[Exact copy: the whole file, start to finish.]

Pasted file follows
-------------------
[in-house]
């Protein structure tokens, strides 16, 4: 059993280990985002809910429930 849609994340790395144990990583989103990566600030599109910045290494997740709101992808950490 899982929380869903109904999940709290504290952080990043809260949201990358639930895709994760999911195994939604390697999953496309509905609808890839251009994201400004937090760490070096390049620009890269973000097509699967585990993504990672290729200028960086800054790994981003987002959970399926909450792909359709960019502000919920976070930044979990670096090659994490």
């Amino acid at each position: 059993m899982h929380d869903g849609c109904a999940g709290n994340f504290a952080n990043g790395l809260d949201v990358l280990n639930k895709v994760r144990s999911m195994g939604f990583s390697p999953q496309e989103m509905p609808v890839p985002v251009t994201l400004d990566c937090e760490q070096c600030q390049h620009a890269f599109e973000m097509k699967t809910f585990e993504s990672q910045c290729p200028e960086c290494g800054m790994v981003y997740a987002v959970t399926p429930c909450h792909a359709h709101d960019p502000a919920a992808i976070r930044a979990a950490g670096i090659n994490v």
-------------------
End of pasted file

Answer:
[in-house]
């Protein structure tokens, strides 16, 4: 059993280990985002809910429930 849609994340790395144990990583989103990566600030599109910045290494997740709101992808950490 899982929380869903109904999940709290504290952080990043809260949201990358639930895709994760999911195994939604390697999953496309509905609808890839251009994201400004937090760490070096390049620009890269973000097509699967585990993504990672290729200028960086800054790994981003987002959970399926909450792909359709960019502000919920976070930044979990670096090659994490």
């Amino acid at each position: 059993m899982h929380d869903g849609c109904a999940g709290n994340f504290a952080n990043g790395l809260d949201v990358l280990n639930k895709v994760r144990s999911m195994g939604f990583s390697p999953q496309e989103m509905p609808v890839p985002v251009t994201l400004d990566c937090e760490q070096c600030q390049h620009a890269f599109e973000m097509k699967t809910f585990e993504s990672q910045c290729p200028e960086c290494g800054m790994v981003y997740a987002v959970t399926p429930c909450h792909a359709h709101d960019p502000a919920a992808i976070r930044a979990a950490g670096i090659n994490v």